The High Court in Mzuzu has ordered Mulli Brothers Limited (MBL) to pay Lunyina Haulage K9.4 million (about $28 000) as an outstanding debt, including value added tax (VAT) and interest.
Lunyina Haulage, through lawyer Mustafa Amidu, took MBL to court for allegedly failing to pay K5 400 322.86 (about $16 000) after being sub-contracted in the 2010/11 Farm Input Subsidy Programme (Fisp).
Reads the judgement by High Court Judge Dingiswayo Madise on Monday: “This court finds that the learned registrar erred in dismissing the application for judgement on admission on mere speculation that the respondents might have paid the sum in question in full. That must be overturned coupled with the respondents’ failure to obey the appeal court’s order of 6 December 2012.
“I, therefore, order that judgement on admission ought to have been and is hereby entered in the sum of K5 400 322.86 plus VAT, plus interest at the commercial bank rate from February 2012 to date. I award costs of these proceedings to the applicants.”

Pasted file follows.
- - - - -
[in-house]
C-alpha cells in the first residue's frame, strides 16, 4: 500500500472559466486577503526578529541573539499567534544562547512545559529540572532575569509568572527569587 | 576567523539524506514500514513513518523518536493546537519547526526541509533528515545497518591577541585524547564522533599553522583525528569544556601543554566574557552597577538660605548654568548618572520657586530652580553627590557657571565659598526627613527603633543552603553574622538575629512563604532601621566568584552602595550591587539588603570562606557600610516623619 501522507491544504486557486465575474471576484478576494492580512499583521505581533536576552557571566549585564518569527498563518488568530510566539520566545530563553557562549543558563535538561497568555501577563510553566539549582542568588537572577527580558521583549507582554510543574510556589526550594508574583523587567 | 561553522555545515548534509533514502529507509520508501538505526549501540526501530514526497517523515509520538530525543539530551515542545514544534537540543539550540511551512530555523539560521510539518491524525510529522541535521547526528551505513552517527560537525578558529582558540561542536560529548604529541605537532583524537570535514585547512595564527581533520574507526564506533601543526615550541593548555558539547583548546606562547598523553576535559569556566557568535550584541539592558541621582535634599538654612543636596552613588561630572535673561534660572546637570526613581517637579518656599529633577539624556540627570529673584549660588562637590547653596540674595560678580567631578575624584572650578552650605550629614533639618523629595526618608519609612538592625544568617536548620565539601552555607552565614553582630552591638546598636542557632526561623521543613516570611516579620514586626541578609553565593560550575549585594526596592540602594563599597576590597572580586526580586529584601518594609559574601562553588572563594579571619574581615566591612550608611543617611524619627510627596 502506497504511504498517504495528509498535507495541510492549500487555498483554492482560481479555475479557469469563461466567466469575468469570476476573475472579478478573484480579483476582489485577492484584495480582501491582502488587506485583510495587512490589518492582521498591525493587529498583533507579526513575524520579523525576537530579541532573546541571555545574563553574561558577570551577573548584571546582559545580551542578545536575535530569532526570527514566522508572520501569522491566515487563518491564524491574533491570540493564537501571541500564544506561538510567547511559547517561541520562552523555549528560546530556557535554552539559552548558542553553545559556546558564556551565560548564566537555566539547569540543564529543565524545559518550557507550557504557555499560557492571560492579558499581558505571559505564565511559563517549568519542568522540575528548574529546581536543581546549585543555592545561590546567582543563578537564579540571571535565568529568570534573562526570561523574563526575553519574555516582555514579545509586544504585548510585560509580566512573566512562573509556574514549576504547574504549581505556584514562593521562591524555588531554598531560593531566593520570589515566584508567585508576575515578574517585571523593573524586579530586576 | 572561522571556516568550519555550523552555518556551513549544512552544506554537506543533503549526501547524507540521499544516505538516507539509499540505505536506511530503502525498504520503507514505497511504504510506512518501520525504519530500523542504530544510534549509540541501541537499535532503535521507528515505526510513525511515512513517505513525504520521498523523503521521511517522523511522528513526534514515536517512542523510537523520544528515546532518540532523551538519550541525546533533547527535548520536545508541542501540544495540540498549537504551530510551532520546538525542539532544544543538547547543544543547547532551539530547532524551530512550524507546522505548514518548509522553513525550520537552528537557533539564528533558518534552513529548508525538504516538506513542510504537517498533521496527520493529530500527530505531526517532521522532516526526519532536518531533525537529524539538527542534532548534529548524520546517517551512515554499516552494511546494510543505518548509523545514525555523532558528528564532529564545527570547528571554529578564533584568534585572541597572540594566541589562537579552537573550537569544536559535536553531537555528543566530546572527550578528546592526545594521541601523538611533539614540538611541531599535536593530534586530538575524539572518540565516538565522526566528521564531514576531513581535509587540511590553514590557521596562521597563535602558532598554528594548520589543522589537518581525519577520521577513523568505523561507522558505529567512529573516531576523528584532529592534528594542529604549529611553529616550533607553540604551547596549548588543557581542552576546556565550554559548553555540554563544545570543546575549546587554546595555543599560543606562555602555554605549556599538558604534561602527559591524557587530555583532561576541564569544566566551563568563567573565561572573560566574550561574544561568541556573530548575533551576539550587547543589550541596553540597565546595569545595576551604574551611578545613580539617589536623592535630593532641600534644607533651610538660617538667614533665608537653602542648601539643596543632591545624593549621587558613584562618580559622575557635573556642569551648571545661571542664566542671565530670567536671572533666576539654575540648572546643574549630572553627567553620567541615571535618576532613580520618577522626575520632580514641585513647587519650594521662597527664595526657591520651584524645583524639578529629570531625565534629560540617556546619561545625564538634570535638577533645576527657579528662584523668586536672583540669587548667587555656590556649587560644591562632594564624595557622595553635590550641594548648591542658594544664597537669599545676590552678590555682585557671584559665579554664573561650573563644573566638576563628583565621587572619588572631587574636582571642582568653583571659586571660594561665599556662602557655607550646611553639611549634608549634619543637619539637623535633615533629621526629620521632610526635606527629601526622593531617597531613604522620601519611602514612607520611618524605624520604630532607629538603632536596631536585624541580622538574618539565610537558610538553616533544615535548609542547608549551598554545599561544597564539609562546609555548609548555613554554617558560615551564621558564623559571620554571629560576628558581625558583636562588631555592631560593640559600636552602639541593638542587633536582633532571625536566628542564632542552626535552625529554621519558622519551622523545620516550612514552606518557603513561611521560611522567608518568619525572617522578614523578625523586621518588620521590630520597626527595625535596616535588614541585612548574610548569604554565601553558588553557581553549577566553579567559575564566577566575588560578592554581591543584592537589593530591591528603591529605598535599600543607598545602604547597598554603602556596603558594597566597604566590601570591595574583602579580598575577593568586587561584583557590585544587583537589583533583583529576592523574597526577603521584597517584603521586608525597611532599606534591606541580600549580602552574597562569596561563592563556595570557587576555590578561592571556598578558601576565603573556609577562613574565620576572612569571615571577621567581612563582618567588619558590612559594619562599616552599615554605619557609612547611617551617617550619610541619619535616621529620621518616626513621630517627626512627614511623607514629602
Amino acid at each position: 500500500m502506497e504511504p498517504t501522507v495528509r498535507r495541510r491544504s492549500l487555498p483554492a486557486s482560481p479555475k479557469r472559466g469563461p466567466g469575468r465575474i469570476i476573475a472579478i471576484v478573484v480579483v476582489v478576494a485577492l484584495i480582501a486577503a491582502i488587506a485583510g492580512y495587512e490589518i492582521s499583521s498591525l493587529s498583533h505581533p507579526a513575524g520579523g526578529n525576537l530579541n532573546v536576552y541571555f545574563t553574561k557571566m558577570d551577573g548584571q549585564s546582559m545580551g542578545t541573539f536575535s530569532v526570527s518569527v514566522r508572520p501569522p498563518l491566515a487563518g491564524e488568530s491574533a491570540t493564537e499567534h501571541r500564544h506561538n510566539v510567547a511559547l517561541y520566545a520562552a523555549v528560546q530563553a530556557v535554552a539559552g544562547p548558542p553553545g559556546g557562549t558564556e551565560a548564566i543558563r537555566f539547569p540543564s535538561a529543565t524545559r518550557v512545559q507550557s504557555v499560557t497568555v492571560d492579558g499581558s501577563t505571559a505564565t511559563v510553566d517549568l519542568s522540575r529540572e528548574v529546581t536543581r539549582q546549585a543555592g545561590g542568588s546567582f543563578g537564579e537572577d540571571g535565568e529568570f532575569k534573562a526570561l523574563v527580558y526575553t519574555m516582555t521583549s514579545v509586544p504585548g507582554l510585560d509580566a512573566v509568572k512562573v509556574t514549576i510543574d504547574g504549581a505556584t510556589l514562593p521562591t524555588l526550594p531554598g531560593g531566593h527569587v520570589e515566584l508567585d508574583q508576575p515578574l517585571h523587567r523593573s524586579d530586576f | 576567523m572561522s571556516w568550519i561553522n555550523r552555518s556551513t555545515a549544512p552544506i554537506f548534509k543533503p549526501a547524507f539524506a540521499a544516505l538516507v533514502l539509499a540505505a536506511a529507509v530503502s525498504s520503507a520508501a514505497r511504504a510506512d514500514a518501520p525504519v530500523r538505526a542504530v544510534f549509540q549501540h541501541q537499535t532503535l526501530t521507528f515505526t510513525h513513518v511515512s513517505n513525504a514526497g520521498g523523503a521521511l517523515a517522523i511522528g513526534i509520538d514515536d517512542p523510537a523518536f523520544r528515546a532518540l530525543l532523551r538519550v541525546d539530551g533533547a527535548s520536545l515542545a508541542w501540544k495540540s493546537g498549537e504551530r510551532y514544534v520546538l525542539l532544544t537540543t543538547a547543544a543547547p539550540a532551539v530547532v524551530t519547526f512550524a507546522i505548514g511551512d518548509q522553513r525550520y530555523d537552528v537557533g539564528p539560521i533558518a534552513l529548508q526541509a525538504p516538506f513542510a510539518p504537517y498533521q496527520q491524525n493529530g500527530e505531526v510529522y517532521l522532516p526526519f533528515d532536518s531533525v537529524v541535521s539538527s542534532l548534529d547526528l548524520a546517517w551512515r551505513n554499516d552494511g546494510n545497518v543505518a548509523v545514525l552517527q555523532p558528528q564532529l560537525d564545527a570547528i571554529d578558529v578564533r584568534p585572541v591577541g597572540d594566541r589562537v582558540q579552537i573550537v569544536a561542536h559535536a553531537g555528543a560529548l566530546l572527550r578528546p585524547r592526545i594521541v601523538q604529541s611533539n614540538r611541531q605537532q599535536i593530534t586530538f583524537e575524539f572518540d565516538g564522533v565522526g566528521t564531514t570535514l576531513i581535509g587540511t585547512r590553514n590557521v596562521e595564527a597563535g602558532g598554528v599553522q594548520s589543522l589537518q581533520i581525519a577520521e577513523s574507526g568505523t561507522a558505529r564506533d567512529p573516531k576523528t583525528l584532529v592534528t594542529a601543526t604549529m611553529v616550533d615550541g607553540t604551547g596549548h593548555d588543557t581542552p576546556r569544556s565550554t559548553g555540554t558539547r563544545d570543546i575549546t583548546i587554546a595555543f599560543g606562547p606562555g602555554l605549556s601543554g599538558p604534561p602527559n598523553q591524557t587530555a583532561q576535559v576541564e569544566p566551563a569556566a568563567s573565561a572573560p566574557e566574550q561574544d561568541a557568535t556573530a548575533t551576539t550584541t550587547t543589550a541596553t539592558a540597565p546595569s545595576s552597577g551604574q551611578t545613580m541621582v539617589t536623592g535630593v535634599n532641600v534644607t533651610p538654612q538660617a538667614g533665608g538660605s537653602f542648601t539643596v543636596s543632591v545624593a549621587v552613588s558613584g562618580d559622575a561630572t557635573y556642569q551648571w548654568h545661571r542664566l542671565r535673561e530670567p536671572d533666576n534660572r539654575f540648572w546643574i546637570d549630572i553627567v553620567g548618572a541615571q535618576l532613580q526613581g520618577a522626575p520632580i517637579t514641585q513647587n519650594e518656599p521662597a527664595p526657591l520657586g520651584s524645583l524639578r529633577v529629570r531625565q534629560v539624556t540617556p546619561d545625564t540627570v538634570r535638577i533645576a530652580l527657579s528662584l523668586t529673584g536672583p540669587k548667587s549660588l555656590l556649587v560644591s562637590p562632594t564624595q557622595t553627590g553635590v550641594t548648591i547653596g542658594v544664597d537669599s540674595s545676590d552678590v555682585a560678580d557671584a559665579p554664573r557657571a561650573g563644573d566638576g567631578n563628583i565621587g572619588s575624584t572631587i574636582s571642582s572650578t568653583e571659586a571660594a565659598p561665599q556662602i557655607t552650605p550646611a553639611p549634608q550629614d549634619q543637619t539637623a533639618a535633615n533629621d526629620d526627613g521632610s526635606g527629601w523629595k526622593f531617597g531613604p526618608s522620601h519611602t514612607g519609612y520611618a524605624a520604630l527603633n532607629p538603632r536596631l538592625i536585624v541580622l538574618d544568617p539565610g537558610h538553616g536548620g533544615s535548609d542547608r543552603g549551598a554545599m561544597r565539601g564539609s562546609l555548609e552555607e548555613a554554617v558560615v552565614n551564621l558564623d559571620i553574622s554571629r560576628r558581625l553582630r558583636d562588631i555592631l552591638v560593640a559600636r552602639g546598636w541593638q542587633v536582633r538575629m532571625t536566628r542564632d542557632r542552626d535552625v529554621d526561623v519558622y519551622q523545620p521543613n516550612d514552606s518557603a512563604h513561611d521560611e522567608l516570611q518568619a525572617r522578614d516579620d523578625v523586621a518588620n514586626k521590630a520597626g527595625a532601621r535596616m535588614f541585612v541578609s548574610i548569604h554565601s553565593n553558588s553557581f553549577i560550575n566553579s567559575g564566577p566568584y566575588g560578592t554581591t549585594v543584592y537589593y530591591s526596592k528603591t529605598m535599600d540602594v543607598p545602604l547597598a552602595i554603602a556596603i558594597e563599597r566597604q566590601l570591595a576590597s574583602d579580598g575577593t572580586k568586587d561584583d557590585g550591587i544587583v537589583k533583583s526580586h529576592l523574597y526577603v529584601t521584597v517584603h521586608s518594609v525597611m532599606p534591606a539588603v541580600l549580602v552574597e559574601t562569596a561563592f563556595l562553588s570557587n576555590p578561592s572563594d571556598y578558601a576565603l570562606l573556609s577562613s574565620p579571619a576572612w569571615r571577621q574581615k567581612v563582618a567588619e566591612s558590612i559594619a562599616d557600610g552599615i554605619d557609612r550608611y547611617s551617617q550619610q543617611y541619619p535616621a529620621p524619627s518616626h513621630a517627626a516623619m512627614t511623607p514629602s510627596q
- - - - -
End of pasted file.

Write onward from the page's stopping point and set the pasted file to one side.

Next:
According to the court order, MBL on September 26 2011 sub-contracted Lunyina Haulage to transport fertiliser to distribution and selling points in the Northern Region to the tune of K11 697 478 (about $34 400).
The money was to be paid in full by February 2012 with the last invoice having been submitted to the respondents in January 2012.
However, MBL, despite alleged reminders from February 2012 to date, allegedly neglected to pay.
Further reads the order: “They only paid K2 000 000 (about $5 882) on 27th April 2012 and another K2 000 000 on 31st May 2012, thereby reducing the contract sum debt from K11 697 478 (about $34 400) to K7 697 478 (about $22 639).
“It was not a term of the sub-contract that the contract sum would be paid by instalments. The applicant, therefore, claimed the following: the said sum of K7 697 478; interest on the said sum at the current commercial banks.”
Amidu said besides the two K2 million (about $5 882) instalments, MBL paid K2 297 156 (about $6 756) in bits. The payments were in the range of K100 000 (about $294) to K400 000 (about $1 176).